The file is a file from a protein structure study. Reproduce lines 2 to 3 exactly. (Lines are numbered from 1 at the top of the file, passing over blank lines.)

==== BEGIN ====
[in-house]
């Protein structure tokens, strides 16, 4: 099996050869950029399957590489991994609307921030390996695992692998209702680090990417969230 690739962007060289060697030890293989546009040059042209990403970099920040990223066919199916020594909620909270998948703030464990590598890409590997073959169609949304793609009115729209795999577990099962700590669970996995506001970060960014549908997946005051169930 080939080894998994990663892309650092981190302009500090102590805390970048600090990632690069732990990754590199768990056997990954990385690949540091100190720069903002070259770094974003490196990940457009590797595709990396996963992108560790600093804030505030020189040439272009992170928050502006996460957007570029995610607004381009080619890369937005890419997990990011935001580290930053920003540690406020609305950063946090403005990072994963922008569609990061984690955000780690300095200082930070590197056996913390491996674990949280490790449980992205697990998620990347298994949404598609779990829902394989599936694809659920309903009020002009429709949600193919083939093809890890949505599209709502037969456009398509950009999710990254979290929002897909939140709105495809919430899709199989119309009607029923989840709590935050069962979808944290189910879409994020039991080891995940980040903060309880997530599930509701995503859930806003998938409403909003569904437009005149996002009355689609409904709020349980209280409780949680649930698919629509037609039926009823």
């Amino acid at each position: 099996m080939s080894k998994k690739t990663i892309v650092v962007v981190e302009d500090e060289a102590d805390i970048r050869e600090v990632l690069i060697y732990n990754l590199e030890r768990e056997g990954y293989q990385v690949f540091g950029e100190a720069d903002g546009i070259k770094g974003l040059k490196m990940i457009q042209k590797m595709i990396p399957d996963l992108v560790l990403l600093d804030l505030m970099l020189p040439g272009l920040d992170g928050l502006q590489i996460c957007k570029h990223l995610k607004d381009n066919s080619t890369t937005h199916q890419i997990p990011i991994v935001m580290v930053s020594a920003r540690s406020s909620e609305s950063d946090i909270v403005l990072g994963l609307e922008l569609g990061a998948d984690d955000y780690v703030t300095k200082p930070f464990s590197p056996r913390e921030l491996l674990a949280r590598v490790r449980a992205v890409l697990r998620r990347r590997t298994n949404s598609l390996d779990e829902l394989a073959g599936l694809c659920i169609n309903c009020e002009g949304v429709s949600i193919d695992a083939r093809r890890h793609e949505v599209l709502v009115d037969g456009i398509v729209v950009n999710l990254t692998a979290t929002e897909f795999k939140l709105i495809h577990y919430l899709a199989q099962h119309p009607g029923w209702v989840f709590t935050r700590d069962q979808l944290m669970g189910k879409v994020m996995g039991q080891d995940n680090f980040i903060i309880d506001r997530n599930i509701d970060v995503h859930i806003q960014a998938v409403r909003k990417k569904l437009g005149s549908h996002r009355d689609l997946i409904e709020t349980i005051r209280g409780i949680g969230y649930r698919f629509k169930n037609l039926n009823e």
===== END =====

């Protein structure tokens, strides 16, 4: 099996050869950029399957590489991994609307921030390996695992692998209702680090990417969230 690739962007060289060697030890293989546009040059042209990403970099920040990223066919199916020594909620909270998948703030464990590598890409590997073959169609949304793609009115729209795999577990099962700590669970996995506001970060960014549908997946005051169930 080939080894998994990663892309650092981190302009500090102590805390970048600090990632690069732990990754590199768990056997990954990385690949540091100190720069903002070259770094974003490196990940457009590797595709990396996963992108560790600093804030505030020189040439272009992170928050502006996460957007570029995610607004381009080619890369937005890419997990990011935001580290930053920003540690406020609305950063946090403005990072994963922008569609990061984690955000780690300095200082930070590197056996913390491996674990949280490790449980992205697990998620990347298994949404598609779990829902394989599936694809659920309903009020002009429709949600193919083939093809890890949505599209709502037969456009398509950009999710990254979290929002897909939140709105495809919430899709199989119309009607029923989840709590935050069962979808944290189910879409994020039991080891995940980040903060309880997530599930509701995503859930806003998938409403909003569904437009005149996002009355689609409904709020349980209280409780949680649930698919629509037609039926009823």
């Amino acid at each position: 099996m080939s080894k998994k690739t990663i892309v650092v962007v981190e302009d500090e060289a102590d805390i970048r050869e600090v990632l690069i060697y732990n990754l590199e030890r768990e056997g990954y293989q990385v690949f540091g950029e100190a720069d903002g546009i070259k770094g974003l040059k490196m990940i457009q042209k590797m595709i990396p399957d996963l992108v560790l990403l600093d804030l505030m970099l020189p040439g272009l920040d992170g928050l502006q590489i996460c957007k570029h990223l995610k607004d381009n066919s080619t890369t937005h199916q890419i997990p990011i991994v935001m580290v930053s020594a920003r540690s406020s909620e609305s950063d946090i909270v403005l990072g994963l609307e922008l569609g990061a998948d984690d955000y780690v703030t300095k200082p930070f464990s590197p056996r913390e921030l491996l674990a949280r590598v490790r449980a992205v890409l697990r998620r990347r590997t298994n949404s598609l390996d779990e829902l394989a073959g599936l694809c659920i169609n309903c009020e002009g949304v429709s949600i193919d695992a083939r093809r890890h793609e949505v599209l709502v009115d037969g456009i398509v729209v950009n999710l990254t692998a979290t929002e897909f795999k939140l709105i495809h577990y919430l899709a199989q099962h119309p009607g029923w209702v989840f709590t935050r700590d069962q979808l944290m669970g189910k879409v994020m996995g039991q080891d995940n680090f980040i903060i309880d506001r997530n599930i509701d970060v995503h859930i806003q960014a998938v409403r909003k990417k569904l437009g005149s549908h996002r009355d689609l997946i409904e709020t349980i005051r209280g409780i949680g969230y649930r698919f629509k169930n037609l039926n009823e």